Canadian Medical Journals World Leaders In Drug Ads: Study

and Britain looked at the number of ads in six highly read journals from the three countries over a six-year period. Pharmaceutical ads took up almost as much space as peer-reviewed editorial content in the two Canadian publications the Canadian Medical Association Journal (CMJ) and Canadian Family Physician, they concluded in the online journal Plos One . That was several-fold more than the ratio of ads to articles in the U.K.s British Medical Journal and Lancet, and the U.S.-based New England Journal of Medicine and Journal of the American Medical Association, they said. At most, advertising in the non-Canadian journals represented about 20% of the space taken up by editorial content. Everyone was surprised by that finding, said Dr. Persaud. It did not come as a surprise, though, to Dr. John Fletcher, editor-in-chief of the CMAJ. Canadian journals have traditionally relied more on advertising than their counterparts in Britain and the U.S., even though the volume of ads has been declining, he said. The edited content of journals provides information about medications, which makes you wonder why we also needs ads Some of the added revenue also stemmed from a previous requirement that pharmaceutical companies include detailed prescribing information with their ads, which could sometimes occupy two or three pages at the back of the journal, said Dr. Fletcher.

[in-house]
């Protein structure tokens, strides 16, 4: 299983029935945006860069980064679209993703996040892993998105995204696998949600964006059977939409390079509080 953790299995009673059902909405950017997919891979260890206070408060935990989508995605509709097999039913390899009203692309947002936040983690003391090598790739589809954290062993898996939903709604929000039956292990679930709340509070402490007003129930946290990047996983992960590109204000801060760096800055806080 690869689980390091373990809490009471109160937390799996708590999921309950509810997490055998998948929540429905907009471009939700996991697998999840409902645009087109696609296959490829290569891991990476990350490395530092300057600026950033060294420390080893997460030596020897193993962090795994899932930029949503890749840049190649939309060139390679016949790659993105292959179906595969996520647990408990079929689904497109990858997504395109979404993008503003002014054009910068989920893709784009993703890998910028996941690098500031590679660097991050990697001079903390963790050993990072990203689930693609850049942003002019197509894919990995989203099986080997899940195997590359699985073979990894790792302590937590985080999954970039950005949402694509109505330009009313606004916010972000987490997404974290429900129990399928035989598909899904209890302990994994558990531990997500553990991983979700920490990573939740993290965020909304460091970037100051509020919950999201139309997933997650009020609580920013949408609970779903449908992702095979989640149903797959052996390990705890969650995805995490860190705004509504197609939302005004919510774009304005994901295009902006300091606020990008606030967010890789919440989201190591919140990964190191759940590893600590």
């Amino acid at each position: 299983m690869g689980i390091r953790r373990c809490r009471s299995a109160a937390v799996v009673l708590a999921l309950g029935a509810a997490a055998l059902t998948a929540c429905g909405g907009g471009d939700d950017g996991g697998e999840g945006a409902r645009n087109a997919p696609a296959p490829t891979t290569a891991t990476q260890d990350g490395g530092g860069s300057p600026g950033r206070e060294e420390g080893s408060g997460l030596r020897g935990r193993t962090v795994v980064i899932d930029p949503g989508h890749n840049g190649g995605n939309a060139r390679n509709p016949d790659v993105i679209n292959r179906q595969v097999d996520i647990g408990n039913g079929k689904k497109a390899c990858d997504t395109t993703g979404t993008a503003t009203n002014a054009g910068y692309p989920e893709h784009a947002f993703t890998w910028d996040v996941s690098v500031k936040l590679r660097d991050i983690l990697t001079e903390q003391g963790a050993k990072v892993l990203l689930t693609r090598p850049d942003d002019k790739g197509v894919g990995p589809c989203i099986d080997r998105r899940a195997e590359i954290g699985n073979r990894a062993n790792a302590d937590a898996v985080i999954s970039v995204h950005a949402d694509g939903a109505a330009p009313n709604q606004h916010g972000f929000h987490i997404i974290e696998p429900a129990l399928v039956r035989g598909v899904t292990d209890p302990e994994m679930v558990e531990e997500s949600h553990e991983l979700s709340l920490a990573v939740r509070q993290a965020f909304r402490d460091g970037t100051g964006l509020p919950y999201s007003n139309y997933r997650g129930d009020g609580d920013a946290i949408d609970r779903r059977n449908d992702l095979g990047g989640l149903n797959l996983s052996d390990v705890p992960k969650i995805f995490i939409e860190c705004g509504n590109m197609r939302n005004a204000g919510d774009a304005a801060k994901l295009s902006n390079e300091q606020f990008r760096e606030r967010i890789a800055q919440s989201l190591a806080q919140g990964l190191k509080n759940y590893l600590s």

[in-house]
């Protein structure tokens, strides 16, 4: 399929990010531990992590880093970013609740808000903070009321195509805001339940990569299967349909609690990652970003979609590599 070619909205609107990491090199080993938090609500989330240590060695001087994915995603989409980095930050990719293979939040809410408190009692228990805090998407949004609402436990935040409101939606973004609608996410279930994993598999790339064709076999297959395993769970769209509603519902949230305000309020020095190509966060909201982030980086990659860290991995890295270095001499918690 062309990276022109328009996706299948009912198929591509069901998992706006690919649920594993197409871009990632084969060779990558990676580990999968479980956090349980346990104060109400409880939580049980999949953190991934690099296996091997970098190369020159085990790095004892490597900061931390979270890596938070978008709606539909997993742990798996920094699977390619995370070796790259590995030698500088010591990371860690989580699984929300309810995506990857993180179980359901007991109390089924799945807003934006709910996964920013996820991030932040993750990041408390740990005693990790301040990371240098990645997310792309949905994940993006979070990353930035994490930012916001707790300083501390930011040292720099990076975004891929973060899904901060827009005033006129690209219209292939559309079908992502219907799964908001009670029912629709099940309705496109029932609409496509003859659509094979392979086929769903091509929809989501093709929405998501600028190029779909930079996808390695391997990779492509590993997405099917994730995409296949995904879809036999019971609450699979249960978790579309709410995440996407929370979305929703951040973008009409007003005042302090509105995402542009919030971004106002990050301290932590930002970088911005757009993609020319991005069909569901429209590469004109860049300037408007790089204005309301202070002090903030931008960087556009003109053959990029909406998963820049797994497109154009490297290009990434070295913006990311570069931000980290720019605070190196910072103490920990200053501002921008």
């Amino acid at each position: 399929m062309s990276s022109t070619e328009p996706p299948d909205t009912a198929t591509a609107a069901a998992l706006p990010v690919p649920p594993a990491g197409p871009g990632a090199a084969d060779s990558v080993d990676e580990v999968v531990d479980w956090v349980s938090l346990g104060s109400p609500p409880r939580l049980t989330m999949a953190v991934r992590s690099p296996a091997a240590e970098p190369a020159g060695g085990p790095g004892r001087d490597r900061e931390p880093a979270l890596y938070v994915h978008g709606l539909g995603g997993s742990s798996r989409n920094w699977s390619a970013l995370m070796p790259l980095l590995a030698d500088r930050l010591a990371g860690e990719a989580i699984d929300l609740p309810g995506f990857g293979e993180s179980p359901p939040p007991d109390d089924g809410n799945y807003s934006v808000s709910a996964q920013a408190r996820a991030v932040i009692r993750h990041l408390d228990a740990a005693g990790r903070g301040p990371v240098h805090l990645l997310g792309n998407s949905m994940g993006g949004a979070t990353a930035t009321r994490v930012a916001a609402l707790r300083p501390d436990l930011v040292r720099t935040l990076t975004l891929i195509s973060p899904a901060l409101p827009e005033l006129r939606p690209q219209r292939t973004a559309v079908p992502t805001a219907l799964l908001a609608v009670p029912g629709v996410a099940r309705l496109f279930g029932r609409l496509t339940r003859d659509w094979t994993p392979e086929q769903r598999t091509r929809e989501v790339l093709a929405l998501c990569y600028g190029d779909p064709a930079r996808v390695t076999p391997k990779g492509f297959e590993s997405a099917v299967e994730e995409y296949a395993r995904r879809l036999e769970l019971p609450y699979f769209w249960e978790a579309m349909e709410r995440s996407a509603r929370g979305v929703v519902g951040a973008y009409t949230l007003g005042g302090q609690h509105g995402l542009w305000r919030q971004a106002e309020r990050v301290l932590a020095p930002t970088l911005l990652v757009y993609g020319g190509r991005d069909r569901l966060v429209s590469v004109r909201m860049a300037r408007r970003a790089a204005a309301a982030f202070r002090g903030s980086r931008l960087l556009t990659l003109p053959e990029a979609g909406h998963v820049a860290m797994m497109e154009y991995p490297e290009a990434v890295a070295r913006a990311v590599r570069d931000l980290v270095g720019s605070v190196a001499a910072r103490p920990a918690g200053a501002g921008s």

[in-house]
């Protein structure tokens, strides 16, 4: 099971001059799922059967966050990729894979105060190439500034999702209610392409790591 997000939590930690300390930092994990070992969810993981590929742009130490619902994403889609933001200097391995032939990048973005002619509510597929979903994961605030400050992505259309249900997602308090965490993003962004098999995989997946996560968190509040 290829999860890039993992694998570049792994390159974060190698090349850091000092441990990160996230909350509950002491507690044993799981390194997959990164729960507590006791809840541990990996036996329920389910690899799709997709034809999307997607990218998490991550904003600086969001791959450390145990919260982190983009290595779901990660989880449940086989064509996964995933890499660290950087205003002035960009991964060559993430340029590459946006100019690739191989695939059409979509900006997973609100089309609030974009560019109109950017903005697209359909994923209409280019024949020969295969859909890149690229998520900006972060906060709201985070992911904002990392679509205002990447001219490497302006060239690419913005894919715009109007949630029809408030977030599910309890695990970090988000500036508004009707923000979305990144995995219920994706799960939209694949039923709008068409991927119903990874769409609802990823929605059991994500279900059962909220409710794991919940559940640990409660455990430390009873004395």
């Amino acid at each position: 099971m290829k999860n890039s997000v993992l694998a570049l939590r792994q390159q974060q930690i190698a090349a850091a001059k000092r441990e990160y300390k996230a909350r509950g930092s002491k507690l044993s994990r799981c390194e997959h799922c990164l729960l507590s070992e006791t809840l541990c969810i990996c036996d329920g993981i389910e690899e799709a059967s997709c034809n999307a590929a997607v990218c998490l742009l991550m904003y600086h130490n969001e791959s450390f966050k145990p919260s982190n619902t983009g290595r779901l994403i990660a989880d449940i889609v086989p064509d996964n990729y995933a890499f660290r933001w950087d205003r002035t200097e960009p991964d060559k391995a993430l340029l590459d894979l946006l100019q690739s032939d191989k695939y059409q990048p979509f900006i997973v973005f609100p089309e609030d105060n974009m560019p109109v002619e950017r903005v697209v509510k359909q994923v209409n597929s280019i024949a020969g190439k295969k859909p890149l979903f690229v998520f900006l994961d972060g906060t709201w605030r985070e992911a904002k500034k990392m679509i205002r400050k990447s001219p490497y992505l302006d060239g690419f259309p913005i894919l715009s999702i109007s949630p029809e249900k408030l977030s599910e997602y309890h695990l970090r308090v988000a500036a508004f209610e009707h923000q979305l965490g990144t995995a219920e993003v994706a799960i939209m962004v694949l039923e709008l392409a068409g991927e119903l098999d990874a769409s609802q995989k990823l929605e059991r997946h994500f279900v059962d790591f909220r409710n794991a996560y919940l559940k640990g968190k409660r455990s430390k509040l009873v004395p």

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Canadian doctors say fee cuts, pay inequalities will spur exodus


The result was a major reshuffling of the pool of money paid to doctors, with some like radiologists seeing major drops in their fees and others such as neurosurgeons graced with increases. Perhaps the most-cited inequity involves fees for some eye operations, such as cataract removal. New technology makes them faster to carry out, but in many provinces the payment has stayed the same, resulting in something of a windfall for ophthalmologists. The reaction to the recommendations was swift. The losing specialties voiced outrage, predicting harm to patients and a mass flight out of the province. As had happened when B.C. and Alberta went through a similar process, nothing ever came of the report. Comparing Canada to other countries is tricky, given the different methods of paying doctors and varying costs of living. A 2009 report by the Organization for economic co-operation and development (OECD) tries to even it all out, relating doctor pay to each nations average worker salaries. It puts Canadian specialist doctors at 4.7 times the average wage, higher than all but Germany and Holland, with the U.K. at 2.6 times and France 3.2. The report does not include the U.S. Surprisingly, some figures suggest this country is now more generous. Ms. Matthews office cites statistics from the provincial Institute for Clinical Evaluative Sciences and the MGMA Physician Compensation Survey in the States that indicate Ontario family doctors make $143,000 more on average than U.S. counterparts, radiologists pull in $203,000 more and cardiologists $141,000 more.

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